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Preference Centers: The Nexus of Deliverability in 2015

  |  March 2, 2011   |  Comments

Preference centers will play an essential role in establishing a 360-degree view of your customer.

We find ourselves at an interesting point in the evolution of the Internet. Advances in technology have put us at the crossroads of a truly integrated, multichannel approach to marketing where messages are converging across the channels, including e-mail, mobile devices, and social media. Demonstrating an understanding of your customers' wants, needs, and preferences has become essential to a successful communications strategy and for building trust with your audience, yet many marketers lack this basic knowledge - information that could be easily obtained simply by asking for it.

One of my favorite movie quotes that I have always found applicable to our industry is from the movie "Arthur" (not the aardvark or the Russell Brand reboot). At one point in the movie he says, "Aren't waiters wonderful? You ask them for things and they bring them." Folks, it's really that simple. Give your customers the opportunity to tell you what they want and bring it to them. Preference centers are an ideal way to get this information.

Currently, most preference centers are focused around e-mail communications. What type of information do you want to get, when do you want to get it, and what format do you want it in? While this is important, it's only a small part of knowing how your customers want to interact with you. For example, they may not want any e-mail communication from you but will follow you closely on Facebook and then go to your website to make a purchase. Sending e-mail to that person (and like others) will at best result in a non-responsive message. Cumulatively it will taint your IP reputation and negatively affect your relationship with the ISPs.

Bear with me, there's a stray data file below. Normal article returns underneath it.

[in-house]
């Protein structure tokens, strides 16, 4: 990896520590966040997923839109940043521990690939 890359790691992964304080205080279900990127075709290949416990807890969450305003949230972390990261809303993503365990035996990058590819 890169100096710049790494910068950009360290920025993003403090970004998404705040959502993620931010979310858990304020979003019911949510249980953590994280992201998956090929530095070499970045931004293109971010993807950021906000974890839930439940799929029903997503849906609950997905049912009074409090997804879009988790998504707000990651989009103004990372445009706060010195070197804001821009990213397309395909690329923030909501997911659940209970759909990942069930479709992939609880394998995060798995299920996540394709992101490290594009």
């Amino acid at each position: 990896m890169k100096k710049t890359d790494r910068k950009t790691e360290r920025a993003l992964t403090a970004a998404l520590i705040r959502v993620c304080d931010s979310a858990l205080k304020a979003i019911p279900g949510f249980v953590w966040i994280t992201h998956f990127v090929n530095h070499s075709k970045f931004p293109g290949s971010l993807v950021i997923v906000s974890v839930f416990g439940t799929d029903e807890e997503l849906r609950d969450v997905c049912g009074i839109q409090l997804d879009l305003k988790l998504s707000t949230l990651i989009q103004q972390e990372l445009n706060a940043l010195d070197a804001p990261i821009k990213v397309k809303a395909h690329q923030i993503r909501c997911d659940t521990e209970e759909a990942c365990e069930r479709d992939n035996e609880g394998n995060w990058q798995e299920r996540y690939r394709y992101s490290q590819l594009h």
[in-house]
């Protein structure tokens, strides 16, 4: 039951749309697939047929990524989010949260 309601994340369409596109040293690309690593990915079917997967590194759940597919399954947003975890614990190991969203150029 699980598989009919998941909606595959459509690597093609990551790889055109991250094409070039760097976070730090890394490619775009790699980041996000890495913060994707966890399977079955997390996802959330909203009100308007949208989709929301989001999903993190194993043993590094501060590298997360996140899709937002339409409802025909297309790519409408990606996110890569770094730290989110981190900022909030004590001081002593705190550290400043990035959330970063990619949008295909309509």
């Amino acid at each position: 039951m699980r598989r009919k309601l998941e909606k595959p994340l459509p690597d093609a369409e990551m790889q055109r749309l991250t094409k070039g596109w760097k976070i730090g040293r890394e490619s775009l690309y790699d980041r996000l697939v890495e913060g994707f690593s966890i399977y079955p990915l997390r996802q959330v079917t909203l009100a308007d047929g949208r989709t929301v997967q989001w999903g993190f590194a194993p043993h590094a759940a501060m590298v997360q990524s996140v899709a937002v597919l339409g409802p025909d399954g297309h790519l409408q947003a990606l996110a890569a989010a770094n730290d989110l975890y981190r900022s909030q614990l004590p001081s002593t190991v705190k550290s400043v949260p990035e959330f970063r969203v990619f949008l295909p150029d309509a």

As communication channels evolve, so too should your preference center. This is the perfect opportunity to educate your customers, and in turn, be educated by them. Consumers want marketers to demonstrate knowledge of their interests, the types of products or services they like, the kinds of offers they want, and importantly, their communication and shopping preferences. In fact, you may well find they'll accept more frequent messaging in return for honoring these preferences. The preference center is the vehicle to tell them about and get permission for things like:

  • Product categories. Most consumers want marketers to know what products or services they like. Marketers must ask for this information in their preference centers, and can even improve the ability to capture it by placing a bookmark capture function, such as "Add this category to my preferences" on product description pages.
  • Message type. Does your consumer like offers and discounts? Product recommendations based on items they've purchased? Surveys or other interactive activities? Rich media like video? New product announcements? Personal alerts or follow-up messages? Make sure you find out the types of messaging they're most likely to engage with and combine that knowledge with their preferences for channel type and frequency.